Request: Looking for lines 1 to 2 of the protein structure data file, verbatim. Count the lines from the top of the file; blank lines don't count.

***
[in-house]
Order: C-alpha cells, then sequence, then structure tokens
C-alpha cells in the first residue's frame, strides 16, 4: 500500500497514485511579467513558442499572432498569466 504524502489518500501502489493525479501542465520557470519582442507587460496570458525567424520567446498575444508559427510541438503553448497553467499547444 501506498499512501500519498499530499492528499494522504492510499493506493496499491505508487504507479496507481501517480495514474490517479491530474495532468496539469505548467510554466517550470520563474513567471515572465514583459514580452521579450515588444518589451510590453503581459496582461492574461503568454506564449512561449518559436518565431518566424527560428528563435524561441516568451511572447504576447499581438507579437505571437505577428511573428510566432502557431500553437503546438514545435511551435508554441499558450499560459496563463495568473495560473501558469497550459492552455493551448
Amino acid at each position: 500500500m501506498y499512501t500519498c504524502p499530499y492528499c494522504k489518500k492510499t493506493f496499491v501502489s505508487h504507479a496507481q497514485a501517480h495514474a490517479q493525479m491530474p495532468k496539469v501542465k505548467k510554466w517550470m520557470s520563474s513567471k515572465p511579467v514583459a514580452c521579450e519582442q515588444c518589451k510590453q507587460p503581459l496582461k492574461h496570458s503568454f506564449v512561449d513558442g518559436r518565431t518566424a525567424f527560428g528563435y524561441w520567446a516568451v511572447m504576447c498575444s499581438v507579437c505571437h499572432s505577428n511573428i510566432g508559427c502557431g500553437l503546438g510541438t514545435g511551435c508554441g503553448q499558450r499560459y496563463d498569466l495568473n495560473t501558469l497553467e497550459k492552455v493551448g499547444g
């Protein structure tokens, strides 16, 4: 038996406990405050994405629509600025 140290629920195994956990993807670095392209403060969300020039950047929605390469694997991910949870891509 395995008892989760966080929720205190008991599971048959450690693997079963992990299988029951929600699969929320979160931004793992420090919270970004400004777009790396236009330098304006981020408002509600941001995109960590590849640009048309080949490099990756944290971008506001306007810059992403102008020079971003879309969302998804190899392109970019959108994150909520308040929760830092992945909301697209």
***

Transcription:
[in-house]
Order: C-alpha cells, then sequence, then structure tokens